It has been reported by The Guardian that all references to bleaching at the Great Barrier Reef have been scrubbed from a Unesco report over fears from the Australian government that it would harm tourism.
The World Heritage and Tourism in a Changing Climate report discusses and examines more than 30 sites declared to be “vulnerable” due to the many dangers posed by climate change.
On the page presenting the report, a small paragraph in the footer reads:
At the request of the Government of Australia, references to Australian sites were removed from the Report (recent information about the state of conservation of the Great Barrier Reef is available on UNESCO’s website here: http://whc.unesco.org/en/soc/3234).”
Australia’s Department of the Environment has stated that it was concerned about the “framing” of the report, which it feared would have created confusion between the issues of the status of world heritage sites, and the risks arising from climate change:
The department expressed concern that giving the report the title ‘Destinations at risk’ had the potential to cause considerable confusion:
Recent experience in Australia had shown that negative commentary about the status of World Heritage properties impacted on tourism.”
The barrier generates more than A$5 billion in revenue for the country every year, although it is unclear how many tourists plan their holidays by consulting Unesco reports.
Discolouring occurs when the sea temperature is too warm, forcing the coral to expel living algae, causing it to calcify and turn white.
Coral that has only mildly been affected by the condition can recover if or when the temperature drops to normal levels.
Although experts agree that some of the bleaching will have been caused by this year’s El Nino, which has now finished, the underlying causes of the condition are thought to be heavily associated with climate change.
Mass bleaching has permanently destroyed at least 35 per cent of the north and central reefs, with the mortality figure expected to rise, according to Australian scientists who released information this week.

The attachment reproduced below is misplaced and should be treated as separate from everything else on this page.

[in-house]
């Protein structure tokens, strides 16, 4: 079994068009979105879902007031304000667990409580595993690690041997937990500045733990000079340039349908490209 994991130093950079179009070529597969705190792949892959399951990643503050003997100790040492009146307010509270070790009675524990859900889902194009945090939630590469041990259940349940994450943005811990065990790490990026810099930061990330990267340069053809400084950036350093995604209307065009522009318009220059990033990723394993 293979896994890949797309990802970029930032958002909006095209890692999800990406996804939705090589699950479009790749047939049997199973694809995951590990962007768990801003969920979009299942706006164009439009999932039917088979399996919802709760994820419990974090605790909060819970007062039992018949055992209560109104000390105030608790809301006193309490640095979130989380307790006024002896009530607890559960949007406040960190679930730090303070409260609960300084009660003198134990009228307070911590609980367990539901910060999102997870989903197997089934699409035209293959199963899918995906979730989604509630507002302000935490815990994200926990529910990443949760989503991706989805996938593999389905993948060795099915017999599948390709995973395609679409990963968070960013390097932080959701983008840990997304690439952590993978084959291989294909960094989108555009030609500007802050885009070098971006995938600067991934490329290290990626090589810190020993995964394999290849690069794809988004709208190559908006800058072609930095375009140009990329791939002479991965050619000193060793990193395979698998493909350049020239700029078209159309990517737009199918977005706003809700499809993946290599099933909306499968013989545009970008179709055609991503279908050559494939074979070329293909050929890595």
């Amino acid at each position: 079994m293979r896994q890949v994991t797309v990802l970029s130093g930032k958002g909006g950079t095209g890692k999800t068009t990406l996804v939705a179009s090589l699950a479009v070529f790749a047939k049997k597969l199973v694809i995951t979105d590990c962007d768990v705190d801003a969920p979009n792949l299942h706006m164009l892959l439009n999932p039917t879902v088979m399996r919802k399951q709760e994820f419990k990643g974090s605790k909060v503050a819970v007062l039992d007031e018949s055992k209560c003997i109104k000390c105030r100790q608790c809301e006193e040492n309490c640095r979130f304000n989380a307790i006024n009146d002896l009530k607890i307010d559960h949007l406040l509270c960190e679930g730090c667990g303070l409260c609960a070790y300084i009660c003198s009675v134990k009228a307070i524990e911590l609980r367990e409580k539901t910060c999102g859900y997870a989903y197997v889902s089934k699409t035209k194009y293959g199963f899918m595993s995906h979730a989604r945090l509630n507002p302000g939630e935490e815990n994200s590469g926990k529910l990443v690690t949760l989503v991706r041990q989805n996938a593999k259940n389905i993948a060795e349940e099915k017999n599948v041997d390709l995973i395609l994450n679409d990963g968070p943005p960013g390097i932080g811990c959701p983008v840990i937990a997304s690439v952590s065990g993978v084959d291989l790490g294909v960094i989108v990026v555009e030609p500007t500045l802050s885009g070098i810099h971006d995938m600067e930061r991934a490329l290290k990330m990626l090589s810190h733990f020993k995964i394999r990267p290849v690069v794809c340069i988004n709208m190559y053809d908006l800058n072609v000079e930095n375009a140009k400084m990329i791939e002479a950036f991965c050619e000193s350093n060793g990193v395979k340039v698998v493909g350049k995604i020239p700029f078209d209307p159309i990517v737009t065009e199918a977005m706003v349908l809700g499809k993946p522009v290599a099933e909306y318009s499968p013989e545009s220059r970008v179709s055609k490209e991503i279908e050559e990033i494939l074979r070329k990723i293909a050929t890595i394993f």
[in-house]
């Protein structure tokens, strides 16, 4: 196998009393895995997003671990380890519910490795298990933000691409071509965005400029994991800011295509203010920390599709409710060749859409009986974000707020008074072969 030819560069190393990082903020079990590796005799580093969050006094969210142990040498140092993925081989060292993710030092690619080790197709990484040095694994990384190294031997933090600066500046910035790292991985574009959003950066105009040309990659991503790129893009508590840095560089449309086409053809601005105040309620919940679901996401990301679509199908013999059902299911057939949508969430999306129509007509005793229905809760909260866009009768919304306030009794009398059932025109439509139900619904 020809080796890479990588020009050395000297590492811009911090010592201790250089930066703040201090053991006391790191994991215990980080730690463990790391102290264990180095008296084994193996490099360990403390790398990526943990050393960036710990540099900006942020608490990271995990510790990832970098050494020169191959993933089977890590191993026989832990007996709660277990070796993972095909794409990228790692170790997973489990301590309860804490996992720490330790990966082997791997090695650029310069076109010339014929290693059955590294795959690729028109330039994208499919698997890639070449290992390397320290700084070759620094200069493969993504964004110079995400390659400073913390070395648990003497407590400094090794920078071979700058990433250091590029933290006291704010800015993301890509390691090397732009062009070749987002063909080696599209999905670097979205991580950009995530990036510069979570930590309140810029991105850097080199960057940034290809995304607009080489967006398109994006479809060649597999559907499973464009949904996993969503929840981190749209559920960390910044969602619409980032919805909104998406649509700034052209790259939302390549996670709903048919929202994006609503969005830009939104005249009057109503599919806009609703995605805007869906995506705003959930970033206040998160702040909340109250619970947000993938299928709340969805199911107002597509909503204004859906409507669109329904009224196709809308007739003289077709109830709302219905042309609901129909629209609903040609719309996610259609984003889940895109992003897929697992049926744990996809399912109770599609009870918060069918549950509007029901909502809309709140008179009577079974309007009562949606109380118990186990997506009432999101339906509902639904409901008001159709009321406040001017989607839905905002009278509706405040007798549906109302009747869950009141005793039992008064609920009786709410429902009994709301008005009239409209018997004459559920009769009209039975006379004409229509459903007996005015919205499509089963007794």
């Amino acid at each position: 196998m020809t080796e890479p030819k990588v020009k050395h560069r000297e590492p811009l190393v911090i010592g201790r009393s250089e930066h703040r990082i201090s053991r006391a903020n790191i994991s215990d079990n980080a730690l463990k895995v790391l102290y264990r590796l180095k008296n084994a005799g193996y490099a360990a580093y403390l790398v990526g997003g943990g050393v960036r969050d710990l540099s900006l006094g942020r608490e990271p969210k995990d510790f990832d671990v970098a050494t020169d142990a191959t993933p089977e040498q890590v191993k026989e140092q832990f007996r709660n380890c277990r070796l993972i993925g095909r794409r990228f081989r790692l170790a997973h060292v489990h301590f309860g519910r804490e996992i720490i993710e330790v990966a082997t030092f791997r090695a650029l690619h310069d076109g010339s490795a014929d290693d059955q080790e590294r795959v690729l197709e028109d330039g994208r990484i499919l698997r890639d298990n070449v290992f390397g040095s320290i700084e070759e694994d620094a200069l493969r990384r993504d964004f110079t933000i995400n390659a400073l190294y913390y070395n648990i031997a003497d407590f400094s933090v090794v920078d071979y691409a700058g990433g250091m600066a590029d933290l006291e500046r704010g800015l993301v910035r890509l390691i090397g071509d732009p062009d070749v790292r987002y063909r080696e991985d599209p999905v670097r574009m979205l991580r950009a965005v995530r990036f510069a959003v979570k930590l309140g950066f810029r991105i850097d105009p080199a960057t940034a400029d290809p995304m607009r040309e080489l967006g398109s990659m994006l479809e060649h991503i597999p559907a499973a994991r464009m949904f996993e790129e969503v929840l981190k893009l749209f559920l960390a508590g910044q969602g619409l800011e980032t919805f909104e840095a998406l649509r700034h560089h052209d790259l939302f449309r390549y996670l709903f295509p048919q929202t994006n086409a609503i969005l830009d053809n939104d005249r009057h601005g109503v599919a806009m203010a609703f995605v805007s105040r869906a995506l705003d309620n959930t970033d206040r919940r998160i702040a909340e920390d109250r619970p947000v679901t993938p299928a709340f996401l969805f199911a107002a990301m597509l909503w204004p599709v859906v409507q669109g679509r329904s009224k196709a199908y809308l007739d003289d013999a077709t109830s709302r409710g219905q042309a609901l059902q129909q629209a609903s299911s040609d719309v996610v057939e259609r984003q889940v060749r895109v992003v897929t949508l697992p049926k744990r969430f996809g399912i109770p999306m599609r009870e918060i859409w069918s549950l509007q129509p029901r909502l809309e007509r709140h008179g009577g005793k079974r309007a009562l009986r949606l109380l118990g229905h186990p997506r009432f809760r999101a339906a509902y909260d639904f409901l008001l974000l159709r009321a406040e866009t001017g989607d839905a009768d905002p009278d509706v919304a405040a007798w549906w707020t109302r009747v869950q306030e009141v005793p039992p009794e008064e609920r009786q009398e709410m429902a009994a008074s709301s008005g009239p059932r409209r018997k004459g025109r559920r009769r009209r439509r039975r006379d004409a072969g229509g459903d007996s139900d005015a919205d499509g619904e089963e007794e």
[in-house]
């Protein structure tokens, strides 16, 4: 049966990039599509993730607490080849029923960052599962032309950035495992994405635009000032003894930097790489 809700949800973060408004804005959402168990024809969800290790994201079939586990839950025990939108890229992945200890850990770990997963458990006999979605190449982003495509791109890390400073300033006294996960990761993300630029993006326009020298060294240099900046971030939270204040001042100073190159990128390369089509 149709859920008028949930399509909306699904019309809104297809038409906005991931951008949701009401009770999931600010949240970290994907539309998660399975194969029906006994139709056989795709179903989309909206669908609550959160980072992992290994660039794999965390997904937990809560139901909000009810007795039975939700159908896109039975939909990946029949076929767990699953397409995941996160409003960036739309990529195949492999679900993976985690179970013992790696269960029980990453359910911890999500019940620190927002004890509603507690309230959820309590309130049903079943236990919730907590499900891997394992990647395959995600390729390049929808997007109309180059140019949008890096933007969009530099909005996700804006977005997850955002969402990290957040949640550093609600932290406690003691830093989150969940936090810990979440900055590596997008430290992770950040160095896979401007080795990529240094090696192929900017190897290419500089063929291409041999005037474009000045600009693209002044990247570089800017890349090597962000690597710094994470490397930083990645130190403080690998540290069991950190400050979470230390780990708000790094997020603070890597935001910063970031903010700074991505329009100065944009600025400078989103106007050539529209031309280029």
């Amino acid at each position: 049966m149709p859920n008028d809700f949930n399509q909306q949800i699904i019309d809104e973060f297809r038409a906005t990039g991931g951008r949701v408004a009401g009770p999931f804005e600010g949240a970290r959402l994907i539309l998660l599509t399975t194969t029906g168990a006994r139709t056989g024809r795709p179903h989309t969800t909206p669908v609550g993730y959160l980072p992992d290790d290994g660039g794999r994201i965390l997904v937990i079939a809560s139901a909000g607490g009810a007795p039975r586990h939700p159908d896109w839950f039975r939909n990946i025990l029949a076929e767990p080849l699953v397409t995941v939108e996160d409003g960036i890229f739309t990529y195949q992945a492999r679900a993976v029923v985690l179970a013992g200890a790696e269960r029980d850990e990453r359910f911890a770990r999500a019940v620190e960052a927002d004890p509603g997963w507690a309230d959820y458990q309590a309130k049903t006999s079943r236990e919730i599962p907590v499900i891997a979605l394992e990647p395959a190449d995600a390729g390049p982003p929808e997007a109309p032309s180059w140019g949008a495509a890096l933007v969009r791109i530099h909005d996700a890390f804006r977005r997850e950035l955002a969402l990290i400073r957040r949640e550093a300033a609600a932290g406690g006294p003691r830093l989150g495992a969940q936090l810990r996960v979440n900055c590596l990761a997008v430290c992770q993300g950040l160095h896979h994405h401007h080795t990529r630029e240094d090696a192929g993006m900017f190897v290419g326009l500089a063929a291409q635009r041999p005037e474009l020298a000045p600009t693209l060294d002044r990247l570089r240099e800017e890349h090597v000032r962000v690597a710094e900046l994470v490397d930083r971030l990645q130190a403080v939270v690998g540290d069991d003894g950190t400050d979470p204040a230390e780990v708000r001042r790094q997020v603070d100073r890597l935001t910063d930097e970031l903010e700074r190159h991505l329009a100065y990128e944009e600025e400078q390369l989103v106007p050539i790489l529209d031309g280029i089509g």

According to Terry Hughes from the ARC Centre of Excellence for Coral Reef Studies, “This year is the third time in 18 years that the Great Barrier Reef has experienced mass bleaching due to global warming, and the current event is much more extreme than we’ve measured before.”
The report also states that fewer reefs have died in the south, as water temperatures were closer to normal summer conditions. Stress from partial bleaching is likely to slow down the rate of reproduction and growth rate.
Oddly, Malcom Turnbull is claiming victory over the issue, having said that the “German Chairman of the Committee, said that our management, that is to say Australia’s management of the Great Barrier Reef, was a world class exemplar of coral reef management.”
Turnbull added that, “there is no question that we are doing a good job.”
Although Australia’s government already has a sketchy relationship with climate change, it seems content to ignore the issue, despite entrepreneur and billionaire, Richard Branson, offering to help the plight of the reefs by partnering with Greening Australia to raise $10 million to plant vegetation and regrade land – which could half the amount of contaminated sediment pouring into the ref.
Branson says that, “the work that Greening Australia are doing will go some way, hopefully saving the reef for generations and generations to come.”
The project is expected to take at least a decade and will require more than $100 million to complete.
Currently the Reef supports more than 70,000 jobs.